CellCyte shares ride a wave of hype
Seattle Times business reporter
CellCyte timeline2003-2005: The company raises $1 million from early investors.
January 2007: CellCyte agrees to combine with Shepard, a B.C.-based shell company that trades in the over-the-counter (OTC) market.
March 2007: Merger is completed and CellCyte raises $6 million from private investors including Canadian stock promoter G. Brent Pierce. Shares begin trading on OTC and the Frankfurt Stock Exchange.
Summer 2007: Company enters several research partnerships and leases a new facility in Bothell.
October 2007: Glossy paid promotional newsletter, James Rapholz's Economic Advice, is sent out to potential stock buyers.
November 2007: CellCyte receives a patent for its technology. Trading of stock intensifies as readers on German discussion boards ask questions about promotional spam faxes.
Source: Securities and Exchange Commission, Bloomberg News, Seattle Times
CellCyte ranks high among the region's public biotechs in total market value
ZymoGenetics: $1,017 million
Seattle Genetics: $842 million
Dendreon: $465 million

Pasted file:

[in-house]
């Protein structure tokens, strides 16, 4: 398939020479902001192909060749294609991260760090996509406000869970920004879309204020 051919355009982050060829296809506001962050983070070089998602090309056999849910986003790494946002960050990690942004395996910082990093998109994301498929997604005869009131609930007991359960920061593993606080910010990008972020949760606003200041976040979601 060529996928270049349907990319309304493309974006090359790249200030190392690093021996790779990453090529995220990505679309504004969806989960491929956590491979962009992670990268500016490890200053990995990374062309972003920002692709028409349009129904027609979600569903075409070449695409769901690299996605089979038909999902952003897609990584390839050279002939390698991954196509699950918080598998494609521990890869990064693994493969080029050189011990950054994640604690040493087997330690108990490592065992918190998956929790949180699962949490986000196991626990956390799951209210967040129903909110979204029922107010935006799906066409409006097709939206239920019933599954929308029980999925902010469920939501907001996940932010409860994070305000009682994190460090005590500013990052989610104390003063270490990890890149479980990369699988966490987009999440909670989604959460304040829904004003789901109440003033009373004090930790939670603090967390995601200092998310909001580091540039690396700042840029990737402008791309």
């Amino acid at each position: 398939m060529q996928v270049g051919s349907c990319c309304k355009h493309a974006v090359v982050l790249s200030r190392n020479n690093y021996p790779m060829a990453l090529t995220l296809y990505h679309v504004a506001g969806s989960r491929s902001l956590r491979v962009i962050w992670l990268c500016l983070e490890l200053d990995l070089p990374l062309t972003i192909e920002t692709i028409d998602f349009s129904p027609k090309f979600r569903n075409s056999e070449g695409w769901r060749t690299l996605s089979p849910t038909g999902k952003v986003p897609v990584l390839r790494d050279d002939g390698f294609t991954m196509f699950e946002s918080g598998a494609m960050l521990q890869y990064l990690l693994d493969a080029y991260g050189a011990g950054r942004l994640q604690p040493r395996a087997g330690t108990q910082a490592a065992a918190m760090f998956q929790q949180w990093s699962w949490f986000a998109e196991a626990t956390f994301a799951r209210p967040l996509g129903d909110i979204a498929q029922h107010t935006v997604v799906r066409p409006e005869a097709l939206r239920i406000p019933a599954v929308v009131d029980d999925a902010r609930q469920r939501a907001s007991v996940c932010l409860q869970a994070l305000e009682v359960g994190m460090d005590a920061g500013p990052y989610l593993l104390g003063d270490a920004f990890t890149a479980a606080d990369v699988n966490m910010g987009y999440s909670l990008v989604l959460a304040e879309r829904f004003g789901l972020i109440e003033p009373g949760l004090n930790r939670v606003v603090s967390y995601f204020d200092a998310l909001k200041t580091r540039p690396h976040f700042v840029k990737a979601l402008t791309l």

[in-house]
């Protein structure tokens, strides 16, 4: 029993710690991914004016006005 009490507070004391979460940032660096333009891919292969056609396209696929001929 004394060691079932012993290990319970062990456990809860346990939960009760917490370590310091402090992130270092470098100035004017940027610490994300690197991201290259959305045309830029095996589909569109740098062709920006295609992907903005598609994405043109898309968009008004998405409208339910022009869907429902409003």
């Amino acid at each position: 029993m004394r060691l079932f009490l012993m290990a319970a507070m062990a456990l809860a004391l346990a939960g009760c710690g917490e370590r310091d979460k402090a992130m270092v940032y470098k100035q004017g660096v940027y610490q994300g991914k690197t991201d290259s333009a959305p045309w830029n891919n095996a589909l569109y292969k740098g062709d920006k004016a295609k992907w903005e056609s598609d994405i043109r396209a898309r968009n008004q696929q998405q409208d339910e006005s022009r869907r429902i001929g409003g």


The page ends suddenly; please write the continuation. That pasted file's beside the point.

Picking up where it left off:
CellCyte Genetics: $441 million
Northstar Neuroscience: $229 million
Trubion Pharmaceuticals: $190 million
Cell Therapeutics: $134 million
Nastech Pharmaceutical: $99 million
Targeted Genetics: $38 million
Sonus Pharmaceuticals: $20 million
Source: Bloomberg News
For years, the founders of CellCyte Genetics relied on infusions from angel investors to keep their tiny startup afloat. But after Kirkland-based CellCyte combined with a moribund public company, its shares caught fire this fall in the loosely regulated over-the-counter (OTC) market and on Germany's Frankfurt Stock Exchange.
A wave of glossy brochures and spam faxes, touting CellCyte with lofty claims, has helped propel the company's total market value to more than $440 million. That's greater than many local biotechs that are far more advanced in developing therapies. Suddenly, the two founders each have a stake worth about $137 million.